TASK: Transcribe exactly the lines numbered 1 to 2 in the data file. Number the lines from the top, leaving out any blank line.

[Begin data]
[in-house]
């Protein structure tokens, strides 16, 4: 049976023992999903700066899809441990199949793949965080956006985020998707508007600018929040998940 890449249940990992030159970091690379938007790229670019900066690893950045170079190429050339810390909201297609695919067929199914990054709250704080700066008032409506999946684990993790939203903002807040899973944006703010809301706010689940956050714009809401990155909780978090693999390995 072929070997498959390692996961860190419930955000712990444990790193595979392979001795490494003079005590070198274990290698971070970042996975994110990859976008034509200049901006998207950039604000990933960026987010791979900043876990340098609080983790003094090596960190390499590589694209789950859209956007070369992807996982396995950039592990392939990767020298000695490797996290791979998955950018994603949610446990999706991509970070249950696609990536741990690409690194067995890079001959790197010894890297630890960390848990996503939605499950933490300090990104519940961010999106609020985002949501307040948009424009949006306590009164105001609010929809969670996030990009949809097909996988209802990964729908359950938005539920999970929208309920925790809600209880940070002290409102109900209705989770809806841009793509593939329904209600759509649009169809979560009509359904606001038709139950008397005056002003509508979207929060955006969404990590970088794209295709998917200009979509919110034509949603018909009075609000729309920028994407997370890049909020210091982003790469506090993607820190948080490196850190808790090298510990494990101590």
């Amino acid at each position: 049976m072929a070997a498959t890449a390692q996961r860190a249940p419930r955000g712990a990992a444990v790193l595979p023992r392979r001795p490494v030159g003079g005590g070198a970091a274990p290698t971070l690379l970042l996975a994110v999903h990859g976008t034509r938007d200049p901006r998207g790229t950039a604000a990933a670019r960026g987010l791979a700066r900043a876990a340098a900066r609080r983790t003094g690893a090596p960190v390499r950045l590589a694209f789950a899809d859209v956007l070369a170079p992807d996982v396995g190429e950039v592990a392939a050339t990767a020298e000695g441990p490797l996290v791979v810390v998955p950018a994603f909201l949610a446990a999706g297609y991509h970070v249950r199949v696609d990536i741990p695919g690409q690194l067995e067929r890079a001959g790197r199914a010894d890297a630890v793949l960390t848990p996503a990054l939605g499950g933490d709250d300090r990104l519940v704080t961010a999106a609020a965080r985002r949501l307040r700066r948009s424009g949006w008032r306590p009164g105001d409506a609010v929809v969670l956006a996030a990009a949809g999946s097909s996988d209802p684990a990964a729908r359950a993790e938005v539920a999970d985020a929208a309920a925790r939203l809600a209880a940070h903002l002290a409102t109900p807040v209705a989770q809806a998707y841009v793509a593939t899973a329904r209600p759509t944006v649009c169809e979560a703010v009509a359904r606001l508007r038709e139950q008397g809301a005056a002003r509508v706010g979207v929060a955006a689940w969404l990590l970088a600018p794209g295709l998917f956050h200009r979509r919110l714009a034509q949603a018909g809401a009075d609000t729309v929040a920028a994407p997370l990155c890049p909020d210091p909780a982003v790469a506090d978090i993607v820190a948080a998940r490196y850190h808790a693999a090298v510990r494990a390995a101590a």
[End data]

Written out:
[in-house]
């Protein structure tokens, strides 16, 4: 049976023992999903700066899809441990199949793949965080956006985020998707508007600018929040998940 890449249940990992030159970091690379938007790229670019900066690893950045170079190429050339810390909201297609695919067929199914990054709250704080700066008032409506999946684990993790939203903002807040899973944006703010809301706010689940956050714009809401990155909780978090693999390995 072929070997498959390692996961860190419930955000712990444990790193595979392979001795490494003079005590070198274990290698971070970042996975994110990859976008034509200049901006998207950039604000990933960026987010791979900043876990340098609080983790003094090596960190390499590589694209789950859209956007070369992807996982396995950039592990392939990767020298000695490797996290791979998955950018994603949610446990999706991509970070249950696609990536741990690409690194067995890079001959790197010894890297630890960390848990996503939605499950933490300090990104519940961010999106609020985002949501307040948009424009949006306590009164105001609010929809969670996030990009949809097909996988209802990964729908359950938005539920999970929208309920925790809600209880940070002290409102109900209705989770809806841009793509593939329904209600759509649009169809979560009509359904606001038709139950008397005056002003509508979207929060955006969404990590970088794209295709998917200009979509919110034509949603018909009075609000729309920028994407997370890049909020210091982003790469506090993607820190948080490196850190808790090298510990494990101590």